Shěn (state)

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State of Shěn
Early Zhou dynasty–c. 500 BCE
CapitalShěn (沈), modern-day Linquan County
Common languagesChinese language
Chinese folk religion, ancestor worship
GovernmentEarldom, Marquessate
Historical eraZhou dynasty, Spring and Autumn period
• Established
Early Zhou dynasty
• Disestablished
c. 500 BCE

The State of Shěn (simplified Chinese: ; traditional Chinese: ; pinyin: Shěn Guó) was one of the various Chinese states during the Zhou dynasty and the Spring and Autumn period located in modern-day Henan. Its founder is unknown, although a possible founder is one of the sons of King Wen of Zhou.


The Shěn state came into being around 1050 BCE. The Chronicle of Zuo, a commentary of the Spring and Autumn period, mentions this state in its writing. But the Shěn state's history stretches beyond this period. The same chronicle mentions another ancient Shěn state, located in Northern China, which was established before the foundation of the Zhou dynasty. This ancient state may be related to the one founded in the 11th century BCE, but it is unlikely. It is more likely that the state originated as an earldom created during the Zhou dynasty in order to secure peace and order around neighbouring areas.

The course of this state's history is vastly unknown. There has been no record of Shěn participating in any major events during its history. It was only a small state, and hence may have been viewed as not worthy of regard by writers and historians of the time. However, despite its limited territory, the state managed to survive until the late Spring and Autumn period.

There have been several artefacts found which are potentially related to Shěn, including evidence of the tenth son of the King Wen of Zhou being the founder of the state. However, various archaeologists have different opinions as to whether the artefacts are genuinely products of the Shěn state and whether they truly reveal the founder of Shěn.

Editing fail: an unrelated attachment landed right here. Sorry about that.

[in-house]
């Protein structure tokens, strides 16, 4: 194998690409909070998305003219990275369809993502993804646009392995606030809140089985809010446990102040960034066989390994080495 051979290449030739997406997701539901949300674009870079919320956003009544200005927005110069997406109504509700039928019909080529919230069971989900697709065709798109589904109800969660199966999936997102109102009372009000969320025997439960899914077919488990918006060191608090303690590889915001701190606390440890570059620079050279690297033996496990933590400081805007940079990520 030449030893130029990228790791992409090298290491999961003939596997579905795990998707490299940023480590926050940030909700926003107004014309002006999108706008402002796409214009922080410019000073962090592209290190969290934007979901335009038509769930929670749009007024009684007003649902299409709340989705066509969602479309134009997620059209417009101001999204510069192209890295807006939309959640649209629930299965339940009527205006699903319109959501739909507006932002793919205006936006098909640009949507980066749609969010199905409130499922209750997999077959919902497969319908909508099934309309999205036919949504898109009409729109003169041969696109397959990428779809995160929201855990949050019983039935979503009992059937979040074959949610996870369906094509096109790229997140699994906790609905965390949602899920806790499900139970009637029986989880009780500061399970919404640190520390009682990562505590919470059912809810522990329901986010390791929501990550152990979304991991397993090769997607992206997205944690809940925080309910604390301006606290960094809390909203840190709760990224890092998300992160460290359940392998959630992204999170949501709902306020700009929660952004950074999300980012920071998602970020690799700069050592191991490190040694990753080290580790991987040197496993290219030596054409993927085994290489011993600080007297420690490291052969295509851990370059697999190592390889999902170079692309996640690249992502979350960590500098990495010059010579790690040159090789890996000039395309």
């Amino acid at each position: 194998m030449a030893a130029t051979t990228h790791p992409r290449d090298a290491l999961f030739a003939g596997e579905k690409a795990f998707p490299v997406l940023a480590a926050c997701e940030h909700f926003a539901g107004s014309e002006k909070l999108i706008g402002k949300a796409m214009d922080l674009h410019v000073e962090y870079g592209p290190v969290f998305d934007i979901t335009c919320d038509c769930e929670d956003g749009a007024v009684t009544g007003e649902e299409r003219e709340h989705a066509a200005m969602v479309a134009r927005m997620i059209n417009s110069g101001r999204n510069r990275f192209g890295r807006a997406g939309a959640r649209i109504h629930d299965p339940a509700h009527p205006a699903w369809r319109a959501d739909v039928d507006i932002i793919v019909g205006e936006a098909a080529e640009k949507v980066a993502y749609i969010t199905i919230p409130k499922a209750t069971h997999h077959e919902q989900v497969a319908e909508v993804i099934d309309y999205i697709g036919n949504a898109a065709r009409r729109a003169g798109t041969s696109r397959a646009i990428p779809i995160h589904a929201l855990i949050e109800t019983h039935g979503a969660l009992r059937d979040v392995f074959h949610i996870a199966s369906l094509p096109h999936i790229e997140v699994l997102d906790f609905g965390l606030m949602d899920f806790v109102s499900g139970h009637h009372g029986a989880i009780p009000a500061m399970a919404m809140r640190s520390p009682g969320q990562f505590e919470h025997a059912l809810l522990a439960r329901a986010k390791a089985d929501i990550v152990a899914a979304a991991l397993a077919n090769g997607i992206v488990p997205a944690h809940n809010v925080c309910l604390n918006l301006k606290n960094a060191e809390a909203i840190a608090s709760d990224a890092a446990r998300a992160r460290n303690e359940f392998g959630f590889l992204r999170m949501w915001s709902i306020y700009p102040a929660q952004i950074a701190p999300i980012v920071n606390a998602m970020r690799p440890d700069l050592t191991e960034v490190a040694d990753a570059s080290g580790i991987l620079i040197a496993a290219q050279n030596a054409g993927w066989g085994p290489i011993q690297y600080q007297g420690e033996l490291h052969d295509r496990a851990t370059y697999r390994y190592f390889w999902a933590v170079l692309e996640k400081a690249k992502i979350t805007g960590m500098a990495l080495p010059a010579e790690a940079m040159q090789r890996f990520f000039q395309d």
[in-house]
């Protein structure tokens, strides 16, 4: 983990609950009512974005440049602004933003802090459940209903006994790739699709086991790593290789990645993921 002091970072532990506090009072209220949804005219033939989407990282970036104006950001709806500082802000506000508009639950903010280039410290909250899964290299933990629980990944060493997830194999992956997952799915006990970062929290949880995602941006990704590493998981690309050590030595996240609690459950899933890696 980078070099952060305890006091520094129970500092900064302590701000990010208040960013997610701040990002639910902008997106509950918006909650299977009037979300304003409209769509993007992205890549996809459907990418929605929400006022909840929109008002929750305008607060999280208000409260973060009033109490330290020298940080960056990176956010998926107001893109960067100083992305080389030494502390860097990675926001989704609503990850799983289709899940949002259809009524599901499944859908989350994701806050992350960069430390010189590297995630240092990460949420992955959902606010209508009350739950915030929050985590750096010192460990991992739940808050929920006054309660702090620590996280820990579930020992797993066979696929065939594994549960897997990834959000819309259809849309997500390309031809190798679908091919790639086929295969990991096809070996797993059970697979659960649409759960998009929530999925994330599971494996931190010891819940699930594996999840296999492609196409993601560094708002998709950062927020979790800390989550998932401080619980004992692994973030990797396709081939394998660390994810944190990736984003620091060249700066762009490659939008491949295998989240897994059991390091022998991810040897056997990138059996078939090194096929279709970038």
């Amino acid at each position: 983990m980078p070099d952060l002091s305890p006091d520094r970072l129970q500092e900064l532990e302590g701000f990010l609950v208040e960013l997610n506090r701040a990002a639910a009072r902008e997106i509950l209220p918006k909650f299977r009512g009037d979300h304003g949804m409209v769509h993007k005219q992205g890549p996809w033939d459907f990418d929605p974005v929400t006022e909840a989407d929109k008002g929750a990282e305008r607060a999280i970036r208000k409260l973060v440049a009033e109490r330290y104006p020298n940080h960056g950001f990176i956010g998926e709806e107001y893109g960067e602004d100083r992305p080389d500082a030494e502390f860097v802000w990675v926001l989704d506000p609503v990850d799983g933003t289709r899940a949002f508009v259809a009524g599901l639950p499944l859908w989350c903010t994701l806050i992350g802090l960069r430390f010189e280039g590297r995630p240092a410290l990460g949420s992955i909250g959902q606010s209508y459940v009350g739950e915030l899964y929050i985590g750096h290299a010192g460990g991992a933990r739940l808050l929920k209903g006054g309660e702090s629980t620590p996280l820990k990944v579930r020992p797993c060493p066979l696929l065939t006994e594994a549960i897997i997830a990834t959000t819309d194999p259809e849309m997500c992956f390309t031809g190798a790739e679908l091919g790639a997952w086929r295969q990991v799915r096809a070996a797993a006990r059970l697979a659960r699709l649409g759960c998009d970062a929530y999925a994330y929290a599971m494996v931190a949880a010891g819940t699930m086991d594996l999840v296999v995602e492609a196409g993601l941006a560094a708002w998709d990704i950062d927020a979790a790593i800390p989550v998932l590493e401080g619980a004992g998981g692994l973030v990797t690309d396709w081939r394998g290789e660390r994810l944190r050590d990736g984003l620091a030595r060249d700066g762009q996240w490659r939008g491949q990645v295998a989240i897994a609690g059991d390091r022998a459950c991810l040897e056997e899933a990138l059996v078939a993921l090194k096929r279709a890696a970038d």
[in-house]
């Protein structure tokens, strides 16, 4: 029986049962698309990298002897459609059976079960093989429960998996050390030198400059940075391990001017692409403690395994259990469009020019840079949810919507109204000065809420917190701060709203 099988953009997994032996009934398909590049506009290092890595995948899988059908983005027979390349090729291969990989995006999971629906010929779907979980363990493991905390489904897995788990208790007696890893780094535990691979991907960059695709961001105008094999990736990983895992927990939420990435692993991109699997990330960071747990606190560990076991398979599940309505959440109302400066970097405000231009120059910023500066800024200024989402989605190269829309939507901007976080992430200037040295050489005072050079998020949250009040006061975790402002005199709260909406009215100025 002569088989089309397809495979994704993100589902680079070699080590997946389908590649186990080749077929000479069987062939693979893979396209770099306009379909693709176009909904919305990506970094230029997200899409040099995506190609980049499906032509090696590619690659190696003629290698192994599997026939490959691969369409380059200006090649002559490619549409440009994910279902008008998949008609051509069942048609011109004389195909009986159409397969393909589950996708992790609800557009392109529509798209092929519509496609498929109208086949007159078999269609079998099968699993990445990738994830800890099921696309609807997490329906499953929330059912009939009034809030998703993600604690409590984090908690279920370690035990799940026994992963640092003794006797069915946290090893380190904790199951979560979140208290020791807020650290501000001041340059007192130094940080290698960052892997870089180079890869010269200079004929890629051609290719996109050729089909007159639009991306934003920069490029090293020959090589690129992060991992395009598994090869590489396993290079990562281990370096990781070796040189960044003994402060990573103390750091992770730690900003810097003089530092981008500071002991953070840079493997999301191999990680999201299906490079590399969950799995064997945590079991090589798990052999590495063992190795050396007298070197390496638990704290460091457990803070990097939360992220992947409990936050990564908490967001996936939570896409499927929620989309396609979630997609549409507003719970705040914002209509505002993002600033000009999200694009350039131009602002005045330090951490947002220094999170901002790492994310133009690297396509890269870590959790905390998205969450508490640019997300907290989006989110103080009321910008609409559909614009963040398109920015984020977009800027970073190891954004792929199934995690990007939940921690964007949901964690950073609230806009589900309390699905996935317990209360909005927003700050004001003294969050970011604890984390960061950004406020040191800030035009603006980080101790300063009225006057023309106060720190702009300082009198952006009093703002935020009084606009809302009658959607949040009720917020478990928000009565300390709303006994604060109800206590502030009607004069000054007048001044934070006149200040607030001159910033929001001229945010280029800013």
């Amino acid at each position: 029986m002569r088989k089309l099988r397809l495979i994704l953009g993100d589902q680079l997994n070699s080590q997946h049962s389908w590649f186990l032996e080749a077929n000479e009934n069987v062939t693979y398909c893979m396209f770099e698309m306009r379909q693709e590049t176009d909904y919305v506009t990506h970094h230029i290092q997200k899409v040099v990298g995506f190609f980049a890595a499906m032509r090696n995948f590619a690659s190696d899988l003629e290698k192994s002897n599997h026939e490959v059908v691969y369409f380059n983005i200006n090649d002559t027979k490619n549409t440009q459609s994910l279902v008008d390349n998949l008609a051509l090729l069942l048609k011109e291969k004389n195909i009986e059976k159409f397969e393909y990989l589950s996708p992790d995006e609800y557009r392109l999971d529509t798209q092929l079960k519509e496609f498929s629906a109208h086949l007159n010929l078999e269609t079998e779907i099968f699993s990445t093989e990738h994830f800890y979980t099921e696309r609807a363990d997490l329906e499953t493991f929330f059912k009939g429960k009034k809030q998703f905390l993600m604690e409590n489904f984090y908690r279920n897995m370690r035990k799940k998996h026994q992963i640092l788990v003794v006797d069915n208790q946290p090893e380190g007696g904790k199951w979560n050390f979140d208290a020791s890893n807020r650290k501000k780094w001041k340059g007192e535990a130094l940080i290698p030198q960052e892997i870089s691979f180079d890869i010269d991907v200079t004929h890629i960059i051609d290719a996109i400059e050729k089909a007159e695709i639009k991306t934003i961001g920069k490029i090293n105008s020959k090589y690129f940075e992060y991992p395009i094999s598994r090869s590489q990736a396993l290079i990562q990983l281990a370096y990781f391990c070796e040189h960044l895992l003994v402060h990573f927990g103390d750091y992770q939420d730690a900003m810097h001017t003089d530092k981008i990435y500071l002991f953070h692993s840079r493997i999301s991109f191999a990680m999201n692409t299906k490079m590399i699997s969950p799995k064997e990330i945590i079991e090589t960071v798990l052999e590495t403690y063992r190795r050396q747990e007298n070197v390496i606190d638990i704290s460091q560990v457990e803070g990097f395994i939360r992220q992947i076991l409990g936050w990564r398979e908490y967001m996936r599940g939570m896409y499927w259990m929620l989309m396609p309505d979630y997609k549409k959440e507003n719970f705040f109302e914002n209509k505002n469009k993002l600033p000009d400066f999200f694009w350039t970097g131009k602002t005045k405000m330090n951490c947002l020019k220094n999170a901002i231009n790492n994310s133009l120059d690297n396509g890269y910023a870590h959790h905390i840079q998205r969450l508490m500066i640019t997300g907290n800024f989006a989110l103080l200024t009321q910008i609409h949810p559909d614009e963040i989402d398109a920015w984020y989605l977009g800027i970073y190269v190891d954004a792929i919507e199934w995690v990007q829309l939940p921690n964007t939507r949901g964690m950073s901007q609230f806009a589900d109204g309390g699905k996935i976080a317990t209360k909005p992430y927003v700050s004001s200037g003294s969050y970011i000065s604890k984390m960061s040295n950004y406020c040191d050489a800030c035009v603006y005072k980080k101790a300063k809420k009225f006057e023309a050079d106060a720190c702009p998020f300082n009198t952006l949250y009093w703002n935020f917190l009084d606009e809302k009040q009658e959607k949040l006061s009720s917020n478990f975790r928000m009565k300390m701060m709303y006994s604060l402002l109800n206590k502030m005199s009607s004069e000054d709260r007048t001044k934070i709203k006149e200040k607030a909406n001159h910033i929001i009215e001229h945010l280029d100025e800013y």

The exact date of the cessation of the state is unknown. However, it is known that the State of Cai defeated Shěn at around 500 BCE before the Battle of Boju. (Some Shěn leaders managed to escape to the State of Chu.) The state of Shěn never revived, and the name "Shěn" was not used in any other state's name thereafter.


According to the story of Shěn Ruì (沈汭), during the Warring States period some of the descendants of Shěn royals have settled in the State of Yan, and later dispersed to Southern China to the territories of the Baiyue. Note that Shěn descendants in Southern China, namely Guangdong and Guangxi, do not carry the surname Shěn (沈), but Xiǎn/Sin (冼). This is because, according to legend, Shěn Ruì was suspected of being involved in an assassination plot against the Qin emperor. He therefore had no option but to escape to the Southern territories of China, which a friend from his youth, Zhào Tuō, had control over. Zhao Tuo later founded the Nanyue kingdom. Shěn Ruì then married a local female Baiyue chieftain. To avoid being detected and to make a new start for his new family clan, Shěn Ruì changed his surname to Xiǎn/Sin (冼), a mixture of the characters "沈", Shěn's surname, and "先", meaning first. Seeing that Shěn Ruì has the intention to stay in Nanyue, Zhao Tuo gave he and his descendants Gāo liáng jùn (高凉郡), modern-day Yangjiang, to govern over. As a result, the surname of Xiǎn/Sin is found most commonly in Southern China.

See also[edit]


  • 杨伯峻. 春秋左传注 (in Chinese). 中华书局. ISBN 7-101-00262-5.
  • 许倬云. 西周史 (in Chinese). ISBN 7-108-01521-8.